The Irishman (or, I Heard You Paint Houses) is one of those eleventh-hour releases that manifests itself to weary cinematic sojourners like a chilled, glistening bottle of Aquafina on the final stretch of the barren, hostile, morale-shattering wasteland you’ve been trudging through since January. Not only does it revitalize you so that you can finally complete your arduous journey, it imbues you with enough energy and hope to begin a new one come 2020. Suffice to say, the only question I had for The Irishman once the curtain fell was, “Where the hell have you been all year?”
Continue reading Let’s Talk About: The Irishman
When I first heard that Quentin Tarantino’s ninth motion picture would take place in Hollywood during the late 1960’s and feature characters with names like Roman Polanski and Charles Manson, I admittedly had some misgivings. Setting aside my love for Tarantino’s filmography as well as my undying zeal for gratuitous violence, I just wasn’t sure I was ready to watch Sharon Tate get murdered by a cult of psychotic, LSD-addled hippies. Even if I were up for that from a purely biographical standpoint, I had doubts that Tarantino would approach such a tragedy with restraint or decorum, given that his prop sheet to date has been topped by the line item ‘Literally all the fake blood and maybe some real blood too if you happen to have some on hand.’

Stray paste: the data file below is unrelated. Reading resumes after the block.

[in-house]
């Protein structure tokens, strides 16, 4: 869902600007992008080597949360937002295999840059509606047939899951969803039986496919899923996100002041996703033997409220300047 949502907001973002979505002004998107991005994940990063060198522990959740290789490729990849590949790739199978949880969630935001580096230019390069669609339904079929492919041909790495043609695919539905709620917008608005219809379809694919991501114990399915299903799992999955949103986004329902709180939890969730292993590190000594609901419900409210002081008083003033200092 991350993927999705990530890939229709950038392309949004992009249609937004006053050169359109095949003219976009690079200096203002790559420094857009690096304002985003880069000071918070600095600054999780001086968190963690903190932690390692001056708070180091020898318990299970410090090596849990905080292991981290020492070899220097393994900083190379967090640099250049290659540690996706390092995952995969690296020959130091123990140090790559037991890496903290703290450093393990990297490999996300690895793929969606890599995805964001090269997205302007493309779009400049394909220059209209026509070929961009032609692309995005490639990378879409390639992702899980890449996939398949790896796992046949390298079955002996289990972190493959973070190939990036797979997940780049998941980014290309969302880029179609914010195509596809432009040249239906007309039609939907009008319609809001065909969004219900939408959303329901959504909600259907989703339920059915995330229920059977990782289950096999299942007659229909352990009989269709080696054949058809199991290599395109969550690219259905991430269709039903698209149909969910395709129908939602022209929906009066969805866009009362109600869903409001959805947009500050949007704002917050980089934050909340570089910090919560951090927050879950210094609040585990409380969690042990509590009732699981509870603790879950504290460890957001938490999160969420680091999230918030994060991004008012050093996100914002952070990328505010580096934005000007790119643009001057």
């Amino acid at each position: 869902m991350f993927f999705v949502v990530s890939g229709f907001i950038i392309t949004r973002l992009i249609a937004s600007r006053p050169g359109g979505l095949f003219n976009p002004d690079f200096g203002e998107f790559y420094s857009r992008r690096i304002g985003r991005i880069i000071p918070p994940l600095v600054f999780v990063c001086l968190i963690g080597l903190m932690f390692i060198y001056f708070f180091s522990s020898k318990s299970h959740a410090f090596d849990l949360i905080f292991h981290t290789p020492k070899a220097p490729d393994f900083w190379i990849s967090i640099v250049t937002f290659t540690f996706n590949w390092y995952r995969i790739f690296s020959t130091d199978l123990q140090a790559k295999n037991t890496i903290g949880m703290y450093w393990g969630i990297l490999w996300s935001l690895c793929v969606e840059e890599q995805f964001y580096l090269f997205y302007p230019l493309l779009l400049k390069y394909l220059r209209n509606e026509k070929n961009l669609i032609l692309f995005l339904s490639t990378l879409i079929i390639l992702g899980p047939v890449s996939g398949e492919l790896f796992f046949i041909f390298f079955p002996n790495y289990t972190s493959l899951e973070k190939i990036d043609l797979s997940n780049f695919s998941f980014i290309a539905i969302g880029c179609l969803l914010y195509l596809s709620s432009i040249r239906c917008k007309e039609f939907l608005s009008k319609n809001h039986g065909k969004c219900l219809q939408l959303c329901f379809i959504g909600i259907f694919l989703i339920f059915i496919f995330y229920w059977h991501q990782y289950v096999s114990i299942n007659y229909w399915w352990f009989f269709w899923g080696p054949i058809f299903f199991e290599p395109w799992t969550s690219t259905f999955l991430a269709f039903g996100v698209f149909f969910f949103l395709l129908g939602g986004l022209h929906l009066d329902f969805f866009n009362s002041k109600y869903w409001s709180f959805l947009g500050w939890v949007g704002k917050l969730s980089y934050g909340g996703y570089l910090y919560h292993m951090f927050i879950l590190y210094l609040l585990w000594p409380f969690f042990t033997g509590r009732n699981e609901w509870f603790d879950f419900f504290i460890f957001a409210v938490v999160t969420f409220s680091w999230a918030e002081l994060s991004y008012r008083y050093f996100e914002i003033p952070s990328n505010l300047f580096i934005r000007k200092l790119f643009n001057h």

As it turns out, I should have given dear ol’ Tarantino the benefit of the doubt. This is, after all, the man who rewrote World War II so that Hitler got gunned down by Tommy Gun-toting Jews in a French theater in 1944.
Continue reading Let’s Talk About: Once Upon a Time in Hollywood